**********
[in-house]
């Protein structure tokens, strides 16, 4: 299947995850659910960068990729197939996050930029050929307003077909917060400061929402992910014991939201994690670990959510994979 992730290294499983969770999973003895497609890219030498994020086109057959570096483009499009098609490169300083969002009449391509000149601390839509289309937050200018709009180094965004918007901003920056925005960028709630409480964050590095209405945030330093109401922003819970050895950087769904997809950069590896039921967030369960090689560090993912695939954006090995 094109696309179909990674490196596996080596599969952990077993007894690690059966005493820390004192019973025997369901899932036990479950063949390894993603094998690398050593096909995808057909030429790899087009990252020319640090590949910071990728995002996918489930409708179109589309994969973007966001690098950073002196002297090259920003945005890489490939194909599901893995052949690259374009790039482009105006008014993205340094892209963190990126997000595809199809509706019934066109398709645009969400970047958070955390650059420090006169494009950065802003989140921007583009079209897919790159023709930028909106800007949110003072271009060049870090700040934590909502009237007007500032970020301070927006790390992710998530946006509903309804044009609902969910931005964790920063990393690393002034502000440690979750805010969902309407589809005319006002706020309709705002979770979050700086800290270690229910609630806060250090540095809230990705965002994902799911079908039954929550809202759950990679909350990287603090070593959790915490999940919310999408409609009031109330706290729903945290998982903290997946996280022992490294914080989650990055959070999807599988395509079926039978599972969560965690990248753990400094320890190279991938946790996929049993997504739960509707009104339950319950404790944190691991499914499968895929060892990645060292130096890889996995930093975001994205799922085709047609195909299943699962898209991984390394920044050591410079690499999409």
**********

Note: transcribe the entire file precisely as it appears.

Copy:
[in-house]
């Protein structure tokens, strides 16, 4: 299947995850659910960068990729197939996050930029050929307003077909917060400061929402992910014991939201994690670990959510994979 992730290294499983969770999973003895497609890219030498994020086109057959570096483009499009098609490169300083969002009449391509000149601390839509289309937050200018709009180094965004918007901003920056925005960028709630409480964050590095209405945030330093109401922003819970050895950087769904997809950069590896039921967030369960090689560090993912695939954006090995 094109696309179909990674490196596996080596599969952990077993007894690690059966005493820390004192019973025997369901899932036990479950063949390894993603094998690398050593096909995808057909030429790899087009990252020319640090590949910071990728995002996918489930409708179109589309994969973007966001690098950073002196002297090259920003945005890489490939194909599901893995052949690259374009790039482009105006008014993205340094892209963190990126997000595809199809509706019934066109398709645009969400970047958070955390650059420090006169494009950065802003989140921007583009079209897919790159023709930028909106800007949110003072271009060049870090700040934590909502009237007007500032970020301070927006790390992710998530946006509903309804044009609902969910931005964790920063990393690393002034502000440690979750805010969902309407589809005319006002706020309709705002979770979050700086800290270690229910609630806060250090540095809230990705965002994902799911079908039954929550809202759950990679909350990287603090070593959790915490999940919310999408409609009031109330706290729903945290998982903290997946996280022992490294914080989650990055959070999807599988395509079926039978599972969560965690990248753990400094320890190279991938946790996929049993997504739960509707009104339950319950404790944190691991499914499968895929060892990645060292130096890889996995930093975001994205799922085709047609195909299943699962898209991984390394920044050591410079690499999409």